This exhibition presents a refined selection of French prints, drawings, and photographs made in the decades directly before and after the Paris Commune of 1871 . The Commune, also known as the Paris Insurrection, lasted only from March 18 to May 28 , yet more than 20,000 citizens were killed by government forces. Scores more died in jail or were deported after the conflict. The Communards, most of whom were members of the working class, had taken control of the center of Paris to protest n apoleon III’s failed government and its inept handling of the Prussian siege of Paris, among other issues.
The death and destruction in the streets of Paris during the Commune affected many artists who lived through or even fought in it, as did Edouard Manet. This exhibition examines how the fallout from this traumatic event reverberated in work by Impressionist and Social Realist artists who rejected established academic styles, questioned social norms, and reacted to the ways in which industrialization and urbaniza- tion were changing Paris. The central image in this installation, Manet’s powerful 1871 lithograph Civil War (Guerre civile), will be shown with works by other artists, including Gustave Courbet, Camille Pissarro, Félix Bracquemond, and Maximilien Luce.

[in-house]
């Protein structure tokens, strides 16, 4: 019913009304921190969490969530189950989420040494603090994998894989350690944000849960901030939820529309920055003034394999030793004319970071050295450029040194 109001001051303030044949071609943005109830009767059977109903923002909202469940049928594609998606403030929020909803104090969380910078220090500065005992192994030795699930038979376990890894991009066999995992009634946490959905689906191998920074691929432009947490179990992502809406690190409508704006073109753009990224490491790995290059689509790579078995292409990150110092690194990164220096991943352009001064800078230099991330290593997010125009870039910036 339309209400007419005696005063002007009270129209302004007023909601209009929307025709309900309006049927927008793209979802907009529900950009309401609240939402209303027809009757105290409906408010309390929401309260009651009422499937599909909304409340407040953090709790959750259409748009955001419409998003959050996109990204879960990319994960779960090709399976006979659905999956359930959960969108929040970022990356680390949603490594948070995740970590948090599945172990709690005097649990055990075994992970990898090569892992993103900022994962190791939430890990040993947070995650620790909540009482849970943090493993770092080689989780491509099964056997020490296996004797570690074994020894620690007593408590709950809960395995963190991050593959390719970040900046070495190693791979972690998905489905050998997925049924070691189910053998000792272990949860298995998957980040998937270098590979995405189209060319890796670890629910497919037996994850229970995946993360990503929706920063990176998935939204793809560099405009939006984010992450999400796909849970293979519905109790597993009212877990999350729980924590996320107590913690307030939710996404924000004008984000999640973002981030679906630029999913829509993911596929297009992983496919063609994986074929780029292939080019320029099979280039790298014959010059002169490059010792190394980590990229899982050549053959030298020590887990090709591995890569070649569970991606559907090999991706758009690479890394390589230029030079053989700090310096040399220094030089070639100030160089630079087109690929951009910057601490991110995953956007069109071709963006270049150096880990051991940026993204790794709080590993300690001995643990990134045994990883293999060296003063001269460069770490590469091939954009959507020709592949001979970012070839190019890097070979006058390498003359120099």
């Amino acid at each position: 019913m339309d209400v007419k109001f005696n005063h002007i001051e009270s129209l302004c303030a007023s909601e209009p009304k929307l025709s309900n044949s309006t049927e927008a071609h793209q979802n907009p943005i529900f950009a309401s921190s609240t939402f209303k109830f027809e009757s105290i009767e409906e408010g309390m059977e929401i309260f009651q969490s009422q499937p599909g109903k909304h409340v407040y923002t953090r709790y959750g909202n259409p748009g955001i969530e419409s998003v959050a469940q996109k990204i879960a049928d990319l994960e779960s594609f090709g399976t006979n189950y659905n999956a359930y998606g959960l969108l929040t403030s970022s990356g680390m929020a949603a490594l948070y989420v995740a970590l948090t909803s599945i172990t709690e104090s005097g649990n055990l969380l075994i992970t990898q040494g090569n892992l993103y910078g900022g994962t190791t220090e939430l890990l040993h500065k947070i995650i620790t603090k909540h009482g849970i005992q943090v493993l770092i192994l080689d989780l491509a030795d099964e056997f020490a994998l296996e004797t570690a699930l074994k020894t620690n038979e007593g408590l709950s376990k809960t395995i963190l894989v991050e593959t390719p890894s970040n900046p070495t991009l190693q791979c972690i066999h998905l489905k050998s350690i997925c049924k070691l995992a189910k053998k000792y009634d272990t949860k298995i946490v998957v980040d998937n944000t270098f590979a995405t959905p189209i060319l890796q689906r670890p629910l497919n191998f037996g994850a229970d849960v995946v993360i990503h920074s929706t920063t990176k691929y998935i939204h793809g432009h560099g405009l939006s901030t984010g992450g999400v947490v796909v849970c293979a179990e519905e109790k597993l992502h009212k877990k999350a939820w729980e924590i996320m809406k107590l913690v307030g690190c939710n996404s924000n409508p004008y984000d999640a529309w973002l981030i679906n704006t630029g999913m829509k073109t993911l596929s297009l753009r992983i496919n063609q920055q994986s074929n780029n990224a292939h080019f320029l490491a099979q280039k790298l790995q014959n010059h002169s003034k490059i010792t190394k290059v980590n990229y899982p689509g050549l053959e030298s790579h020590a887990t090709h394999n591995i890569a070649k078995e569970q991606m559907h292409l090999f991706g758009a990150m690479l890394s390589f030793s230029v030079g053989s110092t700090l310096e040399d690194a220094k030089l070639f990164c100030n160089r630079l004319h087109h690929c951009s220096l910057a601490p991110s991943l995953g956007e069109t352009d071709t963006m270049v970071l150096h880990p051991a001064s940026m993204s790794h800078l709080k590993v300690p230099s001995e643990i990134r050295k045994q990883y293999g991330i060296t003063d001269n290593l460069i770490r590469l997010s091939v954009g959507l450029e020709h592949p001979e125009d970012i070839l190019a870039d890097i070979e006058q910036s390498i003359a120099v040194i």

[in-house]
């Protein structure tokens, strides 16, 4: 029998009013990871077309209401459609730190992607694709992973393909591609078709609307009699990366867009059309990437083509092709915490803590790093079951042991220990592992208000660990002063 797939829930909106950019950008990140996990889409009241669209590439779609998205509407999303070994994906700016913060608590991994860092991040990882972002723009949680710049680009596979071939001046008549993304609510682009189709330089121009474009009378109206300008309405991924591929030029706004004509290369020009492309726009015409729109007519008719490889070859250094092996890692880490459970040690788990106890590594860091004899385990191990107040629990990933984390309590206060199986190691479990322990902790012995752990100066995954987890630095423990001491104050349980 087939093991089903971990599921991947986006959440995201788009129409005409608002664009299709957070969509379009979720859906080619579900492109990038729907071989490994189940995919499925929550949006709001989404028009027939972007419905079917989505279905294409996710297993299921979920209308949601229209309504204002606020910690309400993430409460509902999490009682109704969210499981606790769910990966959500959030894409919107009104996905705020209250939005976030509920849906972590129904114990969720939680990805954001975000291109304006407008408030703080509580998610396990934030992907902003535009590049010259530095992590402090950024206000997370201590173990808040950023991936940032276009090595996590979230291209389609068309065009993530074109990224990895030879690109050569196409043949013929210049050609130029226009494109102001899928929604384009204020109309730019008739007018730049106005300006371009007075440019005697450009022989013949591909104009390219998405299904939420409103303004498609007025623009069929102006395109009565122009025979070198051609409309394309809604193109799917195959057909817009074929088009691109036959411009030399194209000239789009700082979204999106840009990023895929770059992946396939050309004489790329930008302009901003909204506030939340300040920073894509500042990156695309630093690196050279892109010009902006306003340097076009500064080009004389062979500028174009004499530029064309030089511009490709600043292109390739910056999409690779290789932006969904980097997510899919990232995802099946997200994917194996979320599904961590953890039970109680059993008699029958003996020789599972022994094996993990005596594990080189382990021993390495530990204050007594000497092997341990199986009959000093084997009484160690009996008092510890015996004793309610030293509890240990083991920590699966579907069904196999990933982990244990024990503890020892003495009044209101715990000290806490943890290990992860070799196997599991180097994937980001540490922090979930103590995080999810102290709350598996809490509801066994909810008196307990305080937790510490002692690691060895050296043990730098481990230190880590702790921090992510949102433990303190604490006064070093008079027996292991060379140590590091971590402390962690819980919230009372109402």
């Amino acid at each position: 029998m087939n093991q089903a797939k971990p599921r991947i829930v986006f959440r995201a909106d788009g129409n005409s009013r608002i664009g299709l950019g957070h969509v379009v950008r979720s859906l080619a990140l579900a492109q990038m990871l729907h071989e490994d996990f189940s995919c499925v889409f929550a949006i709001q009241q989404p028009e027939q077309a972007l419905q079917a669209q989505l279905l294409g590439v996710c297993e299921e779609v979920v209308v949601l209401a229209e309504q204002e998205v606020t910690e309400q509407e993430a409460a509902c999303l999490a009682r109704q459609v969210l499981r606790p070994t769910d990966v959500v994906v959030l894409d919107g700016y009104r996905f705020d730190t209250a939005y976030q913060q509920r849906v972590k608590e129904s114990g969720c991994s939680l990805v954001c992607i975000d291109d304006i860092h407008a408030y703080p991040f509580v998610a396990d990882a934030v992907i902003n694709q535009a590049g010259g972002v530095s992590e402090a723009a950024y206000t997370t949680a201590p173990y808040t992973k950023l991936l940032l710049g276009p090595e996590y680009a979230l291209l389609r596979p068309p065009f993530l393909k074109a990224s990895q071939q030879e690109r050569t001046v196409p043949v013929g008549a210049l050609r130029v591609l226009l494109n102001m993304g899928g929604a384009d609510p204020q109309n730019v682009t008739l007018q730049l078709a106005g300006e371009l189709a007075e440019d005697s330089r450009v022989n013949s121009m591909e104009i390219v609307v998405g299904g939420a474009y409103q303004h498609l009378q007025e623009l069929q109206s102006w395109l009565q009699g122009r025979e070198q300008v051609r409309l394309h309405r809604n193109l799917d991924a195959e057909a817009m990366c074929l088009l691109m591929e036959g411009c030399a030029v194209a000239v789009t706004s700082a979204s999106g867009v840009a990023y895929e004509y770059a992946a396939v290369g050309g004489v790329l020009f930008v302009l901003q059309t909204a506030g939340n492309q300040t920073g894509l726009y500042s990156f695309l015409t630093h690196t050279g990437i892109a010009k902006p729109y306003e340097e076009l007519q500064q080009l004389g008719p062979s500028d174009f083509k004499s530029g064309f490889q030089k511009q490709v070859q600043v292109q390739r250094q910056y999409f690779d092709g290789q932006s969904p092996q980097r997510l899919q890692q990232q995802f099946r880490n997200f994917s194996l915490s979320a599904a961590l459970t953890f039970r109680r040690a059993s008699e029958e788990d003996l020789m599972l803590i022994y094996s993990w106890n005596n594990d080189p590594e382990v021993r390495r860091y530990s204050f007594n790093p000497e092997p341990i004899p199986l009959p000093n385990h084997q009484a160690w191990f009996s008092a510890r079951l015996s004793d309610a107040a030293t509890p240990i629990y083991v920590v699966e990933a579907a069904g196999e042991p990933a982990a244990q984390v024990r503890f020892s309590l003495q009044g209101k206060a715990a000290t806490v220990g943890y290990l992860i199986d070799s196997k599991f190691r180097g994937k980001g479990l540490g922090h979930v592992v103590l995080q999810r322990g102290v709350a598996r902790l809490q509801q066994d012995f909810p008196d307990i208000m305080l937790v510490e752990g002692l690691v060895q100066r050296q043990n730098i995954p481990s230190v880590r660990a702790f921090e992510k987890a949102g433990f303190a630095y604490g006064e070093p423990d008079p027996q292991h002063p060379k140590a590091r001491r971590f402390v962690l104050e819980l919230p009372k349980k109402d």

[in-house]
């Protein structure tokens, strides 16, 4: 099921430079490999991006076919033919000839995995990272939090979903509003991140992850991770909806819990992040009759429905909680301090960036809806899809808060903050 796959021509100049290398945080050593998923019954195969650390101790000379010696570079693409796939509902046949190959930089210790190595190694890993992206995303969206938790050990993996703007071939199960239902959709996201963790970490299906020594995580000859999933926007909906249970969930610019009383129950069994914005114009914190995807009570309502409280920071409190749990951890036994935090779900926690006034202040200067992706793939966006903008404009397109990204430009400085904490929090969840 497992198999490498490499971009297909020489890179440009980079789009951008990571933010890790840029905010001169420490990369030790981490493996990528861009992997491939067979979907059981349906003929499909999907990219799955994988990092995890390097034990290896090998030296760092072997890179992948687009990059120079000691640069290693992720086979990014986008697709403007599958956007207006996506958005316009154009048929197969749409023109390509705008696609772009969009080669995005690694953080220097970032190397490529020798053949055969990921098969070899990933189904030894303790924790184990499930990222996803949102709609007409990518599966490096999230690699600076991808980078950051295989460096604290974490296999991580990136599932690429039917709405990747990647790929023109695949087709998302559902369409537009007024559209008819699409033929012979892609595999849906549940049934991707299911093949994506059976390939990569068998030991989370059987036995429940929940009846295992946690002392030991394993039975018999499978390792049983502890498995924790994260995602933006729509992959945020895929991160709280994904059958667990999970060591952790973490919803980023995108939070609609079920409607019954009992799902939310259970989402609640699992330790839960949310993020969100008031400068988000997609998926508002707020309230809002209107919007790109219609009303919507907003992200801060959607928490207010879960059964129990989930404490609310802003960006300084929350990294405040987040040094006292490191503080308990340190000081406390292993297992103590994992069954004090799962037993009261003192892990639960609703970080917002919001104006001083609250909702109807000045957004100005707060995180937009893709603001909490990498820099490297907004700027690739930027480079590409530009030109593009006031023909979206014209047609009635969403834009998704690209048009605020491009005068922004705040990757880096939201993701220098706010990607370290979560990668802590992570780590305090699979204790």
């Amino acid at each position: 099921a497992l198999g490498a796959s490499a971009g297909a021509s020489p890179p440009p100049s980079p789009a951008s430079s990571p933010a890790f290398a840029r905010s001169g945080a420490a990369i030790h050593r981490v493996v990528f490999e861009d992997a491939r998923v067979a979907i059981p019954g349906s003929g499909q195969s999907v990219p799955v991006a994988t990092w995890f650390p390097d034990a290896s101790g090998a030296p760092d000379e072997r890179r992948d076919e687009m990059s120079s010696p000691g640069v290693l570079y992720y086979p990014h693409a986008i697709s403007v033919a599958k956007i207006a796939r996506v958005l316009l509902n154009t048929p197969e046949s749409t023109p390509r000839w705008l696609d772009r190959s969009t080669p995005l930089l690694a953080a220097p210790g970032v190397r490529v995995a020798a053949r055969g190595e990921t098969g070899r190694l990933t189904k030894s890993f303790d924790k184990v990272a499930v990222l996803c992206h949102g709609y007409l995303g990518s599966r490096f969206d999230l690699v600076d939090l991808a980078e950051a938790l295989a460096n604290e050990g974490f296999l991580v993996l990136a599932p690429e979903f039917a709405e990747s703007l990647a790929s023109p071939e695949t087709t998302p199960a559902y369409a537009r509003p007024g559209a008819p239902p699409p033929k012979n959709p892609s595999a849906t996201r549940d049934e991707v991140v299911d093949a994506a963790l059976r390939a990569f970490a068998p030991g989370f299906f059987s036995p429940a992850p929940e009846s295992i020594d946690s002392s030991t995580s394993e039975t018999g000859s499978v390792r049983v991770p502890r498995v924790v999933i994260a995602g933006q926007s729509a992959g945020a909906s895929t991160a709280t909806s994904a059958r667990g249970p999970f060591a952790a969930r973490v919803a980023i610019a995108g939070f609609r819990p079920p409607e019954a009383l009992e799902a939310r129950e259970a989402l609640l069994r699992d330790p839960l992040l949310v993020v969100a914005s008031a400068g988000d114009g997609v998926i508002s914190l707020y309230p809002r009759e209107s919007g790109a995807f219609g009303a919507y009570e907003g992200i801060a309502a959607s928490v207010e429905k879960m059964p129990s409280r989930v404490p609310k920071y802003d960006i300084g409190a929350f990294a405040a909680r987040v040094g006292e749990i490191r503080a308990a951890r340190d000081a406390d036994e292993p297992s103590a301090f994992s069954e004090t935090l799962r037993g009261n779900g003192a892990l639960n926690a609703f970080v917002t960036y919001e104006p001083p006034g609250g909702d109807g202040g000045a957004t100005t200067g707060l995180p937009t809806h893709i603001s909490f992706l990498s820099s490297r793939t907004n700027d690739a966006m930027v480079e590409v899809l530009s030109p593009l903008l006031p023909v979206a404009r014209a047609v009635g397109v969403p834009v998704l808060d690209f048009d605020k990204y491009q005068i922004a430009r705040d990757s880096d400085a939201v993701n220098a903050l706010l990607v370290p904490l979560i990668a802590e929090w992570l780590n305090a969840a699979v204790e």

Robert Mondavi Family Gallery
All works in this exhibition are drawn from the Cantor Arts Center Collections.